On Oct 15th Occupy Toronto will kick off its occupation of the city’s financial district. Are they prepared? That’s the question many have been asking since the group’s first general assembly meeting on Oct 7th, demonstrated the challenge of turning an idealistic vision into coherent action.
Held at Berczy Park, the meeting drew some 250 people with wide ranging political views, both first-timers as well as seasoned activists including anarchists, communists, environmentalists and zeitgeist. They united by shared frustration with growing inequality, austerity, corporate cronyism, and a lack of control over their world.
“What are people waking up too? We are waking up to a world where all young people and working class people have no future,” said Fightback member Farshad Azadian, to applause from the gathered assembly. “The conditions for our people are getting worse and worse, while bankers, industrialists are making huge amounts of profit and getting government hands outs, tax breaks, and bail outs. What we are saying is we’re not having it. That’s what the occupy movement is about.”
The group chose to forgo creating a concrete list of demands and grievances. As one woman told the crowd, the success of the Occupy movement can be attributed in part to not being restricted by concrete demands or specific ideologies. She said, “People who are not already part of the left infrastructure have felt ownership of what is going on and have been a part of it. We cannot try to control each other because then everyone leaves.”
But while a lack of concrete objectives may benefit Occupy Toronto by making it more inclusive, its lack of a clearly defined decision-making process seems to have the opposite effect.
“The biggest problem we have online and in real life is our organizational methods suck,” said a participant who identified himself only as Dan. “We are all trying to organize each other and there are demands going in every sort of direction. We need to streamline things.”
A small group of facilitators has taken on the majority of the movement’s responsibilities, maintaining the Occupy Toronto website, planning for the upcoming protest, and organizing meetings. But the facilitators insist they do not actually lead the group, and at Fridays meeting seemed committed to adopting the same non-hierarchical system of direct democracy, known as people’s assemblies, used by their Occupy Wall St counterparts. Facilitators also seemed determined to allow only decisions reached through 100% consensus, claiming that is the practice of the Occupy Wall St. people’s assembly. (This has been disputed by some involved in the New York movement, who say 90% consensus has been their goal.)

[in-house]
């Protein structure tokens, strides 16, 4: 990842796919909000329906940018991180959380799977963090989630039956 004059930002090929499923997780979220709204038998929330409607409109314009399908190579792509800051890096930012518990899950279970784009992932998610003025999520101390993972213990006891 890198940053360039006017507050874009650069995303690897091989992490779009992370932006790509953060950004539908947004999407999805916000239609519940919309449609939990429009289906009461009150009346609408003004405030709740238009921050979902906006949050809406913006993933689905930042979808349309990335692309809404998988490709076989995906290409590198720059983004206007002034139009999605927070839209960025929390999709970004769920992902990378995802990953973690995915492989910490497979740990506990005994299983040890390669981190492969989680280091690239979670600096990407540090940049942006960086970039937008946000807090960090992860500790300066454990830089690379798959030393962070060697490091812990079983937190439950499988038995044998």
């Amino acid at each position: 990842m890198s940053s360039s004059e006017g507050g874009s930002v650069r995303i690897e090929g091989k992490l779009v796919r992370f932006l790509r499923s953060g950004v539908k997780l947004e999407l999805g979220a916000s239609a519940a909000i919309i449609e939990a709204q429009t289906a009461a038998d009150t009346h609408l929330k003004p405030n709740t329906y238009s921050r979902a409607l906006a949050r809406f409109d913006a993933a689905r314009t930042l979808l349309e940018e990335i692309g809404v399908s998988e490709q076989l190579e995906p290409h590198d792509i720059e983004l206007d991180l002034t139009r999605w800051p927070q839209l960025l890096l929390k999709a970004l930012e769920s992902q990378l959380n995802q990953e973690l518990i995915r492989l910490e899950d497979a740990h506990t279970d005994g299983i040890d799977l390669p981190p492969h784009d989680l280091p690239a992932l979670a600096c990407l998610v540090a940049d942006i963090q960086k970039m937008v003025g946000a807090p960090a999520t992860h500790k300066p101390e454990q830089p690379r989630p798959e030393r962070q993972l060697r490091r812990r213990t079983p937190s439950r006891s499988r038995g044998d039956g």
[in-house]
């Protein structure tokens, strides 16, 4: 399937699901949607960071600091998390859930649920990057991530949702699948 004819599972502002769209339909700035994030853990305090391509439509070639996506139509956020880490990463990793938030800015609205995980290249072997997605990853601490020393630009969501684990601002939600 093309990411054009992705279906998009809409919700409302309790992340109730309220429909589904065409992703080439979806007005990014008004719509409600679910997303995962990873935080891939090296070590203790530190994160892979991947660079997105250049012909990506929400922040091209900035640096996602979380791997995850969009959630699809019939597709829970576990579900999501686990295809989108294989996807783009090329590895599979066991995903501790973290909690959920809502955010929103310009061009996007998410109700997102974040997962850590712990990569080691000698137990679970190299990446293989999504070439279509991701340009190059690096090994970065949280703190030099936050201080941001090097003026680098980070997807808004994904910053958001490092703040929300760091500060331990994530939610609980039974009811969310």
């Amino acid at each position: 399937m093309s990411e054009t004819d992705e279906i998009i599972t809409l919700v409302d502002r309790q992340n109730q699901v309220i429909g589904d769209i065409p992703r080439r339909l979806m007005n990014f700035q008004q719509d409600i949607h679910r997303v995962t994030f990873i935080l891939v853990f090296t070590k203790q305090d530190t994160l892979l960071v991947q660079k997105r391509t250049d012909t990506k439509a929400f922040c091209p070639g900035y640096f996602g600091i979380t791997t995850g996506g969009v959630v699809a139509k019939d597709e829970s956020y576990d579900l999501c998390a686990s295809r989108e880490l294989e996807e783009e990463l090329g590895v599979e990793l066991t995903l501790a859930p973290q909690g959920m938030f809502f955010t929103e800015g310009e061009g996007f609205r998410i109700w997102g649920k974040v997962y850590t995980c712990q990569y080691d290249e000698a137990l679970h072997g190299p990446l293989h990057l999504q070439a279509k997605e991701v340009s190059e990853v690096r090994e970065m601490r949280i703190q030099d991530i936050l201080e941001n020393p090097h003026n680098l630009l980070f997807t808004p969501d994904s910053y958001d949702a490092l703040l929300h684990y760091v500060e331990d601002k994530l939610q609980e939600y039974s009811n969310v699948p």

According to Take the Square, a people’s assembly is, “a participatory decision-making body which works towards consensus. The Assembly looks for the best arguments to take a decision that reflects every opinion – not positions at odds with each other as what happens when votes are taken.”
While many at Friday's meeting appeared to support the adoption of a people’s assembly process in principle, participants were unable to reach unanimous agreement on how that assembly would make decisions. This left many feeling that the process had been forced on them by facilitators. "Consensus is not the facilitator saying, ‘I think we have a consensus on this,’" said one member of the crowd.
Megan Kinch, a Toronto activist experienced in using consensus, believes it may not be practical or possible for Occupy Toronto to seek 100% consensus around every decision. In a recent blog post, Kinch writes that, “There are well known theoretical problems with using 100% consensus in open groups -- it's impossible, especially when anyone opposes the groups objective, or if anyone is trying to impose their own agenda on the group.”
Those theoretical problems became actual when, after four hours of often chaotic debate, the group had still not achieved basic decisions such as a location for planned Oct 15th protest. “We need to push for voting in these assemblies, we need to push for elected facilitators who are recallable by the meeting if necessary, we need to push for an actual consensus or voting process that can actually work, not one that claims unity where it doesn't exist,” suggests Kinch in her blog.
Undiscouraged by these hurdles, many participants remain positive, saying it is natural for a people’s assembly to be a little chaotic and messy in the beginning. “It’s taking the first step, you’ve got to start somewhere,” said one participant who asked to be identified only as a Jane and Finch resident, “In society in general, people don’t get their voices heard, they don’t get to play a role in making choices that affect them. This is a chance to do the opposite, to be truly democratic.”
A second Occupy Toronto general assembly meeting is scheduled for October 13th, two days before protests are set to begin.